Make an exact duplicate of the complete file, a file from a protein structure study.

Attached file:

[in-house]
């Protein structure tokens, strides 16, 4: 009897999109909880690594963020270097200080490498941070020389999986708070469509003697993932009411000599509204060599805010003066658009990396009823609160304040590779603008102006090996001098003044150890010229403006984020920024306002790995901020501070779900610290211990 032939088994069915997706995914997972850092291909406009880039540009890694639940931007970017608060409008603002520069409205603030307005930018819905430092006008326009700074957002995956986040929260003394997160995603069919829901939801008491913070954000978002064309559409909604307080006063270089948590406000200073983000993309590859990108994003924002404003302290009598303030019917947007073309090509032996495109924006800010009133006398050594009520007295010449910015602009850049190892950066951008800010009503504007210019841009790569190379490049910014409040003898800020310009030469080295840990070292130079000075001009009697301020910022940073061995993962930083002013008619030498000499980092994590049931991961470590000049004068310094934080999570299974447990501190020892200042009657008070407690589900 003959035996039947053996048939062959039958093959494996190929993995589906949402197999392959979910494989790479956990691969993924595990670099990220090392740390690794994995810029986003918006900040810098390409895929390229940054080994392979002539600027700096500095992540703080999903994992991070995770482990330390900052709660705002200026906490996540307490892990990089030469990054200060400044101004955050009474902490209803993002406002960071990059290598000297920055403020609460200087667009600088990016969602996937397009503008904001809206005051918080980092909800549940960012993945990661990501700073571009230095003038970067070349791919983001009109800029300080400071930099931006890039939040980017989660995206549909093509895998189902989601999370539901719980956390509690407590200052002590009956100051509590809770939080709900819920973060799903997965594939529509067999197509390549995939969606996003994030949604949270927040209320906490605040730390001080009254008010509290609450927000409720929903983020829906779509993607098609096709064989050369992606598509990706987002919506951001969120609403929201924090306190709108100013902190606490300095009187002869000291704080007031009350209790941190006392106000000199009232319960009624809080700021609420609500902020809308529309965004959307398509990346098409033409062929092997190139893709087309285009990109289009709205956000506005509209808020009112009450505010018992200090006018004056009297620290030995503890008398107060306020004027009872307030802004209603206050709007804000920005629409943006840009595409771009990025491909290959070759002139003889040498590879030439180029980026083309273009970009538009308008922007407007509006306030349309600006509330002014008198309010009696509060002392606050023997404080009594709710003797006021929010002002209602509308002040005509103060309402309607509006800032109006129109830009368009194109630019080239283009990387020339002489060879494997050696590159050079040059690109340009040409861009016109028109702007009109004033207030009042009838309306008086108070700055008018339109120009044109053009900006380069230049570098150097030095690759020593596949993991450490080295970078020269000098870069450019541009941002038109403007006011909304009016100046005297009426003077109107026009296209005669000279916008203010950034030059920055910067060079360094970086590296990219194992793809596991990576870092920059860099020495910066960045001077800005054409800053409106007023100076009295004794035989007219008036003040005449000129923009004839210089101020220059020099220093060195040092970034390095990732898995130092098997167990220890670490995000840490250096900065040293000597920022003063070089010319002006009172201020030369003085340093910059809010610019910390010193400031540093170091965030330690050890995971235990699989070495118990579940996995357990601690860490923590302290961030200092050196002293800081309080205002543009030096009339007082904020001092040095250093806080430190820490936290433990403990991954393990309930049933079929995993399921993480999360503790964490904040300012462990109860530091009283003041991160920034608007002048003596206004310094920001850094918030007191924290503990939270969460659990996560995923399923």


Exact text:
[in-house]
């Protein structure tokens, strides 16, 4: 009897999109909880690594963020270097200080490498941070020389999986708070469509003697993932009411000599509204060599805010003066658009990396009823609160304040590779603008102006090996001098003044150890010229403006984020920024306002790995901020501070779900610290211990 032939088994069915997706995914997972850092291909406009880039540009890694639940931007970017608060409008603002520069409205603030307005930018819905430092006008326009700074957002995956986040929260003394997160995603069919829901939801008491913070954000978002064309559409909604307080006063270089948590406000200073983000993309590859990108994003924002404003302290009598303030019917947007073309090509032996495109924006800010009133006398050594009520007295010449910015602009850049190892950066951008800010009503504007210019841009790569190379490049910014409040003898800020310009030469080295840990070292130079000075001009009697301020910022940073061995993962930083002013008619030498000499980092994590049931991961470590000049004068310094934080999570299974447990501190020892200042009657008070407690589900 003959035996039947053996048939062959039958093959494996190929993995589906949402197999392959979910494989790479956990691969993924595990670099990220090392740390690794994995810029986003918006900040810098390409895929390229940054080994392979002539600027700096500095992540703080999903994992991070995770482990330390900052709660705002200026906490996540307490892990990089030469990054200060400044101004955050009474902490209803993002406002960071990059290598000297920055403020609460200087667009600088990016969602996937397009503008904001809206005051918080980092909800549940960012993945990661990501700073571009230095003038970067070349791919983001009109800029300080400071930099931006890039939040980017989660995206549909093509895998189902989601999370539901719980956390509690407590200052002590009956100051509590809770939080709900819920973060799903997965594939529509067999197509390549995939969606996003994030949604949270927040209320906490605040730390001080009254008010509290609450927000409720929903983020829906779509993607098609096709064989050369992606598509990706987002919506951001969120609403929201924090306190709108100013902190606490300095009187002869000291704080007031009350209790941190006392106000000199009232319960009624809080700021609420609500902020809308529309965004959307398509990346098409033409062929092997190139893709087309285009990109289009709205956000506005509209808020009112009450505010018992200090006018004056009297620290030995503890008398107060306020004027009872307030802004209603206050709007804000920005629409943006840009595409771009990025491909290959070759002139003889040498590879030439180029980026083309273009970009538009308008922007407007509006306030349309600006509330002014008198309010009696509060002392606050023997404080009594709710003797006021929010002002209602509308002040005509103060309402309607509006800032109006129109830009368009194109630019080239283009990387020339002489060879494997050696590159050079040059690109340009040409861009016109028109702007009109004033207030009042009838309306008086108070700055008018339109120009044109053009900006380069230049570098150097030095690759020593596949993991450490080295970078020269000098870069450019541009941002038109403007006011909304009016100046005297009426003077109107026009296209005669000279916008203010950034030059920055910067060079360094970086590296990219194992793809596991990576870092920059860099020495910066960045001077800005054409800053409106007023100076009295004794035989007219008036003040005449000129923009004839210089101020220059020099220093060195040092970034390095990732898995130092098997167990220890670490995000840490250096900065040293000597920022003063070089010319002006009172201020030369003085340093910059809010610019910390010193400031540093170091965030330690050890995971235990699989070495118990579940996995357990601690860490923590302290961030200092050196002293800081309080205002543009030096009339007082904020001092040095250093806080430190820490936290433990403990991954393990309930049933079929995993399921993480999360503790964490904040300012462990109860530091009283003041991160920034608007002048003596206004310094920001850094918030007191924290503990939270969460659990996560995923399923």